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Defiant Kristi Noem defends killing farm pup amid criticism from Dems and GOP

South Dakota Republican Gov. Kristi Noem is defending killing a dog on her ranch after outrage spread on social media regarding the death.

A defiant Kristi Noem hit back at critics following outrage over her upcoming memoir that reveals she once killed a dog

"I can understand why some people are upset about a 20 year old story of Cricket, one of the working dogs at our ranch, in my upcoming book — No Going Back. The book is filled with many honest stories of my life, good and bad days, challenges, painful decisions, and lessons learned," South Dakota Gov. Kristi Noem began in a social media post published Sunday on X. 

"The fact is, South Dakota law states that dogs who attack and kill livestock can be put down. Given that Cricket had shown aggressive behavior toward people by biting them, I decided what I did," Noem continued. 

Outrage spread across social media platforms late last week after the Guardian reported on an excerpt of Noem's upcoming memoir, "No Going Back," which is set to be released on May 7. The excerpt detailed Noem describing taking her 14-month-old female dog Cricket to a "gravel pit" near her farm and shooting her because it was "less than worthless," "untrainable" and had killed and eaten several chickens. 

SOCIAL MEDIA DISTURBED BY GOV. NOEM'S STORY ABOUT SHOOTING HER 14-MONTH-OLD DOG: ‘NOT NORMAL'

She explained that Cricket had ruined a pheasant hunt when she went "out of her mind with excitement, chasing all those birds and having the time of her life." 

"It was not a pleasant job, but it had to be done. And after it was over, I realized another unpleasant job needed to be done," she continued. In the book, Noem also described killing a "nasty and mean" goat at the same gravel pit, according to the report. 

KRISTI NOEM SHARES VISION FOR AMERICA IN NEW BOOK AMID SPECULATION ABOUT RUNNING AS TRUMP'S VP

The report garnered pushback online, from both Democrats and conservatives, who appeared shocked and outraged over the killing of the dog. 

"Omg - now my blood is boiling. Remember, I’m a country boy who lives on a ranch . There’s a huge difference between putting an old horse down who is suffering, than shooting a 18 month dog for being untrainable. But then to plug your book at the end," wildly popular conservative X account Catturd tweeted.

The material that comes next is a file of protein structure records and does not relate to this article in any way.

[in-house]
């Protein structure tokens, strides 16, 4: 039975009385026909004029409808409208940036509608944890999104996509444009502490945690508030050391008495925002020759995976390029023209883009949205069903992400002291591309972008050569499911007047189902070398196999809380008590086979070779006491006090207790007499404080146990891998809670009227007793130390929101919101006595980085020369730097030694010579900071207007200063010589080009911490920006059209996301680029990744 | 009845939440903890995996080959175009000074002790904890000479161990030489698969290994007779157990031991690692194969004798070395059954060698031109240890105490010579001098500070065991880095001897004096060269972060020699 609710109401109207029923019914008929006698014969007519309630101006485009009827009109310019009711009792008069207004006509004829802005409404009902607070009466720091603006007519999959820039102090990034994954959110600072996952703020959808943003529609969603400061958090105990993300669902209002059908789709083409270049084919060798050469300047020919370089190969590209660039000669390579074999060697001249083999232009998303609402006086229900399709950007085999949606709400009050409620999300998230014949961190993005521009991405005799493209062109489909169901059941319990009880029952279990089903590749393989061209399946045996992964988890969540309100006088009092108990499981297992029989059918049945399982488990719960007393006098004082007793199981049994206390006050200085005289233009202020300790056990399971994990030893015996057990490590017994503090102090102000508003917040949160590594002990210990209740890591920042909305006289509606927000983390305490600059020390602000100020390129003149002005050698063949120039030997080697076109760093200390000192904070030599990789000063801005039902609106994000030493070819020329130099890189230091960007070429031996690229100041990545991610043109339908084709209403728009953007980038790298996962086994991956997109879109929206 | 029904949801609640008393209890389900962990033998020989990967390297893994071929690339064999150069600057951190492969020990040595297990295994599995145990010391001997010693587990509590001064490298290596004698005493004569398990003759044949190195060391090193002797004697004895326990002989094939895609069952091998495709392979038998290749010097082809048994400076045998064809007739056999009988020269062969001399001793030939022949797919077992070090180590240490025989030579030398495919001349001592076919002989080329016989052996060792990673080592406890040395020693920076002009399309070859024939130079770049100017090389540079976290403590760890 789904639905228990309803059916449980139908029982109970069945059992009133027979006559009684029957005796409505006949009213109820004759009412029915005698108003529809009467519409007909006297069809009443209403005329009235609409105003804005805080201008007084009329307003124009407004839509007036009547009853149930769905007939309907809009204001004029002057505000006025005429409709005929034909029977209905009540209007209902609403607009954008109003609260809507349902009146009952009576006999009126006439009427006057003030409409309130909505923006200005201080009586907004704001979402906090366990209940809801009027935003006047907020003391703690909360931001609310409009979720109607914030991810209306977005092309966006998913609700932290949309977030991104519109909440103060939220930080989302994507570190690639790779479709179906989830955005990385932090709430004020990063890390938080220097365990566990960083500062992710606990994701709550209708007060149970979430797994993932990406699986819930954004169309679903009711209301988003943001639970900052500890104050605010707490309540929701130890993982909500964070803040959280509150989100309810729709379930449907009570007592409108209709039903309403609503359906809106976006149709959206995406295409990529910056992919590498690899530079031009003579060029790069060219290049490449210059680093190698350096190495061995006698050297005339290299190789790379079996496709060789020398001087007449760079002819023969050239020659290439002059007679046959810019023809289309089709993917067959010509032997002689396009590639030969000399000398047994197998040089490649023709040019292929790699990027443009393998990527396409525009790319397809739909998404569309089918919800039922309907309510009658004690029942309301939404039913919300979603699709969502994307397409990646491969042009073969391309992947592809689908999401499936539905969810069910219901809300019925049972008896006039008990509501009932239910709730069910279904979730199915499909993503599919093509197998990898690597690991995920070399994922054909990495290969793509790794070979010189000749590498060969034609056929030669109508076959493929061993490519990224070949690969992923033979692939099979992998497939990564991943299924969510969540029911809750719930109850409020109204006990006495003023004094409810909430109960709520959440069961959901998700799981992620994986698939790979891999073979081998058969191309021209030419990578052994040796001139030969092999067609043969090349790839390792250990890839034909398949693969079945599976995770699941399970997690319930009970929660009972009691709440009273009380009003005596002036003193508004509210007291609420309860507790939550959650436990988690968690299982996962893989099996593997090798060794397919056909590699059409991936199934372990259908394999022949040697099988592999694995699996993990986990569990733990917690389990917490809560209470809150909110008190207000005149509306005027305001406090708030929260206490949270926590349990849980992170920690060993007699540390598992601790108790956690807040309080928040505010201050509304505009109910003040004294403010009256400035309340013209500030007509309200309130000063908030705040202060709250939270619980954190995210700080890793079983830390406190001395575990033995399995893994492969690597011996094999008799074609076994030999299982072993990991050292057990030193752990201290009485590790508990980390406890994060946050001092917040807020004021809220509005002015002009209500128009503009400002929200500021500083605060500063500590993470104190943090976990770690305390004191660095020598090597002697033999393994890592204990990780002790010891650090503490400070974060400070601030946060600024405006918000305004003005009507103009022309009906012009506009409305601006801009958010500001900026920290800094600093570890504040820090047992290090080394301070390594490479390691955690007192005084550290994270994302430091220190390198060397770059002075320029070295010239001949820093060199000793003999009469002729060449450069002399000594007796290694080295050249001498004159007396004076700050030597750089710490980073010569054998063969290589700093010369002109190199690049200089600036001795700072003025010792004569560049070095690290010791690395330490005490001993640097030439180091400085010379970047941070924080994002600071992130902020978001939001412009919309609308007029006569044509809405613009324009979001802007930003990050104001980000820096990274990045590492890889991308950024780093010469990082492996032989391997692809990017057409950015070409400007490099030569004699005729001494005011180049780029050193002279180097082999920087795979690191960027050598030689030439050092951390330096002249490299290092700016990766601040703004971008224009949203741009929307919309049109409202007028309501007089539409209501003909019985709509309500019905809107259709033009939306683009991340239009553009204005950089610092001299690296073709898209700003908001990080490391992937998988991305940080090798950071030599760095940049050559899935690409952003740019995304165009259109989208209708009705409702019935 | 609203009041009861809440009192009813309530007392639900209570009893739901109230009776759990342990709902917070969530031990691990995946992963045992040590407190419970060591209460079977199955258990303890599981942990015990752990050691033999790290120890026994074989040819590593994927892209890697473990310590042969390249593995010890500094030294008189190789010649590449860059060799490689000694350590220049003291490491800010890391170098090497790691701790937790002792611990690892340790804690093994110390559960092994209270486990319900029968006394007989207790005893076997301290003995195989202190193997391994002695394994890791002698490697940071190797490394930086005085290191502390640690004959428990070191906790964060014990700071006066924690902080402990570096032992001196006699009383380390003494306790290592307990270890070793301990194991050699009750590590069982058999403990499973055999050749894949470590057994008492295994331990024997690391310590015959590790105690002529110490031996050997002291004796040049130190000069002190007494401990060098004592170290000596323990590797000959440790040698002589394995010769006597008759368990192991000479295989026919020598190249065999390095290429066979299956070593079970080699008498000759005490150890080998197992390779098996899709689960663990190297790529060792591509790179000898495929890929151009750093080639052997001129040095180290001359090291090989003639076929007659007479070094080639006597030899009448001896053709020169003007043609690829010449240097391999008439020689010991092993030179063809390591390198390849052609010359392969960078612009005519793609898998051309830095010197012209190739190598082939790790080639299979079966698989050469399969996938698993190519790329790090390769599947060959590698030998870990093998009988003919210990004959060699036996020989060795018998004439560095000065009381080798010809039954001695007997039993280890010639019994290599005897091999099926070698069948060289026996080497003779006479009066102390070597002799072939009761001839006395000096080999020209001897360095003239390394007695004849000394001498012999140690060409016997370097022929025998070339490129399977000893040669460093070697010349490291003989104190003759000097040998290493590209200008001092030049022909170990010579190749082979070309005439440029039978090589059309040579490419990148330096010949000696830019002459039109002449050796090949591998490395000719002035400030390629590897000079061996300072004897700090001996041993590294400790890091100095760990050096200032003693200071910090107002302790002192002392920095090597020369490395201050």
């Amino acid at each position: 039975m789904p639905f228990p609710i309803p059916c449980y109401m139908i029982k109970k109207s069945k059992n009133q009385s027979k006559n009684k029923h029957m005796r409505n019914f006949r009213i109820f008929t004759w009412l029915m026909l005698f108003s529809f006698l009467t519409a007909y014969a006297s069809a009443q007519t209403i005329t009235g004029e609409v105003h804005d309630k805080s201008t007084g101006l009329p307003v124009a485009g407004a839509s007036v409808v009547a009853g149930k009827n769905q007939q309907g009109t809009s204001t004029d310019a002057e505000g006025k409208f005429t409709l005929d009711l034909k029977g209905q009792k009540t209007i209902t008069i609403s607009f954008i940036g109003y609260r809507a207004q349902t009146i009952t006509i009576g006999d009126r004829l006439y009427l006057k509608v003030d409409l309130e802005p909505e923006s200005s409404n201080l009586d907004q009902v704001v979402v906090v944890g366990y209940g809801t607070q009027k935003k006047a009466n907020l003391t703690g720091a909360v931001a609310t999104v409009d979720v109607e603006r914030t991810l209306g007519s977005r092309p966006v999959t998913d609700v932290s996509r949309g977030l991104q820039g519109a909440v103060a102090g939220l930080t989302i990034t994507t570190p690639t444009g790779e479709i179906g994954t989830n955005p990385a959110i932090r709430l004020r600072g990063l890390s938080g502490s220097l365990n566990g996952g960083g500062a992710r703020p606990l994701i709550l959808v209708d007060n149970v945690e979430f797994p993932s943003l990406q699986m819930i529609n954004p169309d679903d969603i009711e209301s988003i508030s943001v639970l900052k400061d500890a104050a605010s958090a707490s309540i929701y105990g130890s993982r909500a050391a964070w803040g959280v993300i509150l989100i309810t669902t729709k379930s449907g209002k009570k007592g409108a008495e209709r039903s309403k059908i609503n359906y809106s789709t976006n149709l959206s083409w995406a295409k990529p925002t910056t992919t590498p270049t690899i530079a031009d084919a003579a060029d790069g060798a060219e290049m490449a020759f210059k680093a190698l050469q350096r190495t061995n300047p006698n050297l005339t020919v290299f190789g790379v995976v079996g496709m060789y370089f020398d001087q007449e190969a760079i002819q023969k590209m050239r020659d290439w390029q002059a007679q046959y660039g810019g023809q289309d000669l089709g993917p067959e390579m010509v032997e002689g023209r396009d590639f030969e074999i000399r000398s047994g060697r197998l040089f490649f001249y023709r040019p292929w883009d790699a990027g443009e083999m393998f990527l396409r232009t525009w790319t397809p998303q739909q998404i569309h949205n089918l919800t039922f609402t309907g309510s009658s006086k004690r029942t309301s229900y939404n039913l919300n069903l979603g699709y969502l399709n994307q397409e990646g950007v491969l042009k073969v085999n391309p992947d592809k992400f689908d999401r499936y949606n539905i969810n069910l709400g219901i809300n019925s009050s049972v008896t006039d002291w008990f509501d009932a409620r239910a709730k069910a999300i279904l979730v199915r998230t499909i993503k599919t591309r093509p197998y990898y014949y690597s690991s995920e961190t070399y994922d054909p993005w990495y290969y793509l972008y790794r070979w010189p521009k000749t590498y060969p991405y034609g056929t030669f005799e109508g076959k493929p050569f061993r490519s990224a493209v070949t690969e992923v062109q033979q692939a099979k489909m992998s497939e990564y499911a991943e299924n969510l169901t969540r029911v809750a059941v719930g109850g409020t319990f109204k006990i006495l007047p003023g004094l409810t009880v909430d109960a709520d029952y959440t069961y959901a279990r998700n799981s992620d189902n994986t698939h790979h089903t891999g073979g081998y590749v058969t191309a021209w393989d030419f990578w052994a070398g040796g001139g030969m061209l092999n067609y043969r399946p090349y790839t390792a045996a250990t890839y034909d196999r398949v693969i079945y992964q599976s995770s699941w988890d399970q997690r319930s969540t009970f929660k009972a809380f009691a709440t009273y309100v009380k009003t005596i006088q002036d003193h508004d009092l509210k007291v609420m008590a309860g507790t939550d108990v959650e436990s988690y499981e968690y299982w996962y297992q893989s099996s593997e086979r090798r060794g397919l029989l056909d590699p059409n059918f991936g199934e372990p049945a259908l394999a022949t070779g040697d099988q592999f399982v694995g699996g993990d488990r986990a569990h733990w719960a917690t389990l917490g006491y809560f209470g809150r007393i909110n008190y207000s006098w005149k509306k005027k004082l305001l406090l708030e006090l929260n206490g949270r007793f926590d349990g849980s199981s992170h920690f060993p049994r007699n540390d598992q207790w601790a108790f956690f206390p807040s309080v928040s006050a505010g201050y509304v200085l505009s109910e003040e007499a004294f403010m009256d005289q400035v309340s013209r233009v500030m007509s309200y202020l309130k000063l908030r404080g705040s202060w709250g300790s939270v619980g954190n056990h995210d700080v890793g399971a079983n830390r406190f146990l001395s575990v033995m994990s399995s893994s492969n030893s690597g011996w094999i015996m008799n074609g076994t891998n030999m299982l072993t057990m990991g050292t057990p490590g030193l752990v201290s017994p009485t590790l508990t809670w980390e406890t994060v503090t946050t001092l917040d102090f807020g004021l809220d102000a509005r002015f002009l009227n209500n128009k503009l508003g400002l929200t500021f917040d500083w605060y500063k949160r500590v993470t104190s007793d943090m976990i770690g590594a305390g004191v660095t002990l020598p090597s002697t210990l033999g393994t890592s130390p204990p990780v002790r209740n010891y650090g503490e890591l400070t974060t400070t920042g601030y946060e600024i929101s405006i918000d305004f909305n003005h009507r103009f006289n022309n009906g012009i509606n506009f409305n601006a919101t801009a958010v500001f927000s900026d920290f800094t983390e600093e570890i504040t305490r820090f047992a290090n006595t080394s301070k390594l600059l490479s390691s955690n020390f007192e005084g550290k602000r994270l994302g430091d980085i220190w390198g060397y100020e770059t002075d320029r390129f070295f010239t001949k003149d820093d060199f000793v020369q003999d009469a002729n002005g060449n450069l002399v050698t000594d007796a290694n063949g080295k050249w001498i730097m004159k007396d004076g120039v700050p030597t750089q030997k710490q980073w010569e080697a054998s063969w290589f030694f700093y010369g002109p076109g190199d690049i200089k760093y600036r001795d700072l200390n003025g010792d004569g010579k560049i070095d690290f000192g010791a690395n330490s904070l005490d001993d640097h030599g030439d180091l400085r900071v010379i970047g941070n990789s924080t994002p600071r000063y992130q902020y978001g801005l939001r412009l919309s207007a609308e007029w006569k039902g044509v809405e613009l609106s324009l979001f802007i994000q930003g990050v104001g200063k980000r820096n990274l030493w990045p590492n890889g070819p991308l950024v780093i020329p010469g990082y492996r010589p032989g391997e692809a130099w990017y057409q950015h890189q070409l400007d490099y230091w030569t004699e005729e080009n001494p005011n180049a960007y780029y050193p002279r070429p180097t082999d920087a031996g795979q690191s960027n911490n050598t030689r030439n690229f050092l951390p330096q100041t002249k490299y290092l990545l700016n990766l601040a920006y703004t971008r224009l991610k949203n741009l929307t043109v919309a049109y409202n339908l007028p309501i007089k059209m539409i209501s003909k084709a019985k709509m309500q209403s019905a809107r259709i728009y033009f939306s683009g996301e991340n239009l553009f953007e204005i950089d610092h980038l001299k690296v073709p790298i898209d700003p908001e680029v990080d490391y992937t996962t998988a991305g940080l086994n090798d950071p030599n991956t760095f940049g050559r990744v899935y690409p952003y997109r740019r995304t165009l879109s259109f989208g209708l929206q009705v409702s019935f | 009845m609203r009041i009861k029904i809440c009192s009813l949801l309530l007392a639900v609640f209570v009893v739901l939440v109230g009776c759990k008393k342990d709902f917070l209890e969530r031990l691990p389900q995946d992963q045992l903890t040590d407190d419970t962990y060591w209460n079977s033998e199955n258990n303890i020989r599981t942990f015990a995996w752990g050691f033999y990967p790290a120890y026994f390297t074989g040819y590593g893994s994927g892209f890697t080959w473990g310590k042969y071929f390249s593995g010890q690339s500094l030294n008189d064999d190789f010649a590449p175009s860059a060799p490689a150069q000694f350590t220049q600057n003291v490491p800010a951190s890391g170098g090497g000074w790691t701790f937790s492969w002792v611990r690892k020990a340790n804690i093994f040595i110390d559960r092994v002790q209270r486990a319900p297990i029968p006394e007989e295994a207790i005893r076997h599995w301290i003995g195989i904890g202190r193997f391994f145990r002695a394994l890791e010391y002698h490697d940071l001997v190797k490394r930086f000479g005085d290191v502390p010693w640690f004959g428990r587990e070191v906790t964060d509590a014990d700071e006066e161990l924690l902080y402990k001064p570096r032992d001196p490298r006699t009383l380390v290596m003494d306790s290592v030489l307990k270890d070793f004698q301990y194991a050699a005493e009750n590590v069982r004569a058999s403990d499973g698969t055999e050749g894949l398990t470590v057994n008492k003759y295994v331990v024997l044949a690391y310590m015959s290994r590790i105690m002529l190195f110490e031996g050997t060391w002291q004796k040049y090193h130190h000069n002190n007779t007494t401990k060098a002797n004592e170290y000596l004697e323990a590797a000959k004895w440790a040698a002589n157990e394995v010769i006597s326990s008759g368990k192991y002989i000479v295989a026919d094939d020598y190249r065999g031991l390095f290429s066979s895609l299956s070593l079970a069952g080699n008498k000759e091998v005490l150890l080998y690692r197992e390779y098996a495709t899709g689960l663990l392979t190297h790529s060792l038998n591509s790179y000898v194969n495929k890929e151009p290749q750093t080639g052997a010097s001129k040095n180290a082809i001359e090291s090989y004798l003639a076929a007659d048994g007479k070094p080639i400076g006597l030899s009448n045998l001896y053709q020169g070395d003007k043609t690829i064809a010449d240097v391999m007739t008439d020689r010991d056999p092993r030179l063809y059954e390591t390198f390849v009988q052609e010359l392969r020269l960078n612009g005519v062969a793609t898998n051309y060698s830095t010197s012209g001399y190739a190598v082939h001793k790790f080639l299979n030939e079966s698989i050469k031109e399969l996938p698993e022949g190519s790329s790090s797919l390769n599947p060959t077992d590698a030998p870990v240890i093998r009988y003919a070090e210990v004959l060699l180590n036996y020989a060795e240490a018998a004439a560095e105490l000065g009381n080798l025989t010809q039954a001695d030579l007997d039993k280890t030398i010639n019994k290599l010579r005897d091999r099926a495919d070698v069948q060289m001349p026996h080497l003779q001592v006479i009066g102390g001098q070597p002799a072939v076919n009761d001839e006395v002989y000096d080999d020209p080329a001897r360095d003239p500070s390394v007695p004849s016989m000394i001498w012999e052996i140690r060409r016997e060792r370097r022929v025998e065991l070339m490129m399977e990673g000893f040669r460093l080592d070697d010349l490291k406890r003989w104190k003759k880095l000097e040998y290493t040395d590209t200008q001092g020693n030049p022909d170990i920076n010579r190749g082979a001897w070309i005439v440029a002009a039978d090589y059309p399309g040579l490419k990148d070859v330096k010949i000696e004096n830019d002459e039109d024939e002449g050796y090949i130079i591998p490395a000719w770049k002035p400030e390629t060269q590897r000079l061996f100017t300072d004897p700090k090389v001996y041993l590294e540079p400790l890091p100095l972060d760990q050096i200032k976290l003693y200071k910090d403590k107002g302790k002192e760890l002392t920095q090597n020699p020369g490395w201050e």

"Seriously, is it just me? [I’m[sic] have no words," he added.

New York Post columnist Miranda Devine commented, "No. Not normal. Shameful."

"Anyone who has ever owned a birddog knows how disgusting, lazy and evil this is. Damn," Democratic Montana gubernatorial candidate Ryan Busse posted

Noem has been floated as a potential running mate in former President Trump's effort to regain control of the White House come November. Critics, however, speculated the controversy over killing her dog may have ended her career in politics. 

BLUE STATE GOVERNORS SHARE PICS OF THEIR DOGS TO DUNK ON GOV. NOEM’S STORY OF SHOOTING HER OWN DOG

Noem initially addressed the controversy on Friday, posting on X that her family loves animals, "but tough decisions" are often made on farms. 

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"We love animals, but tough decisions like this happen all the time on a farm. Sadly, we just had to put down 3 horses a few weeks ago that had been in our family for 25 years," she posted, while encouraging people to purchase her memoir for "real, honest, and politically INcorrect stories that’ll have the media gasping."

On Sunday, Noem said she does not shy away from difficult decisions, and believes "people are looking for leaders who are authentic." 

"What I learned from my years of public service, especially leading South Dakota through COVID, is people are looking for leaders who are authentic, willing to learn from the past, and don’t shy away from tough challenges. My hope is anyone reading this book will have an understanding that I always work to make the best decisions I can for the people in my life," she said. 

"Whether running the ranch or in politics, I have never passed on my responsibilities to anyone else to handle. Even if it’s hard and painful. I followed the law and was being a responsible parent, dog owner, and neighbor. As I explained in the book, it wasn't easy. But often the easy way isn't the right way," she concluded. 

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